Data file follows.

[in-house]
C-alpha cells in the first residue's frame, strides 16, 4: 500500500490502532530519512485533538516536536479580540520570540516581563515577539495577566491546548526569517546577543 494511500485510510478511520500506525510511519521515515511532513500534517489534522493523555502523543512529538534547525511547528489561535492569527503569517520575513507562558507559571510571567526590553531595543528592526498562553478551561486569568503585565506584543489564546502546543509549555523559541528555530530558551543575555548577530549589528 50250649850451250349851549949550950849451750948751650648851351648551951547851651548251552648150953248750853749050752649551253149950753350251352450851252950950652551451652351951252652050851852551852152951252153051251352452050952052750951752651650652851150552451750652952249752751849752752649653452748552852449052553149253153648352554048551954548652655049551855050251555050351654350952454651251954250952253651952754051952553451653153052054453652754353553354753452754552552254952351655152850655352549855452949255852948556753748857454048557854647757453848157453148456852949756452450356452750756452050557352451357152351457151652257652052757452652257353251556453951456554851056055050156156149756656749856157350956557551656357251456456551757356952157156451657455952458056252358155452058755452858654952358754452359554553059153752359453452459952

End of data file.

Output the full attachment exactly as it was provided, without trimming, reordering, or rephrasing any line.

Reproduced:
[in-house]
C-alpha cells in the first residue's frame, strides 16, 4: 500500500490502532530519512485533538516536536479580540520570540516581563515577539495577566491546548526569517546577543 494511500485510510478511520500506525510511519521515515511532513500534517489534522493523555502523543512529538534547525511547528489561535492569527503569517520575513507562558507559571510571567526590553531595543528592526498562553478551561486569568503585565506584543489564546502546543509549555523559541528555530530558551543575555548577530549589528 50250649850451250349851549949550950849451750948751650648851351648551951547851651548251552648150953248750853749050752649551253149950753350251352450851252950950652551451652351951252652050851852551852152951252153051251352452050952052750951752651650652851150552451750652952249752751849752752649653452748552852449052553149253153648352554048551954548652655049551855050251555050351654350952454651251954250952253651952754051952553451653153052054453652754353553354753452754552552254952351655152850655352549855452949255852948556753748857454048557854647757453848157453148456852949756452450356452750756452050557352451357152351457151652257652052757452652257353251556453951456554851056055050156156149756656749856157350956557551656357251456456551757356952157156451657455952458056252358155452058755452858654952358754452359554553059153752359453452459952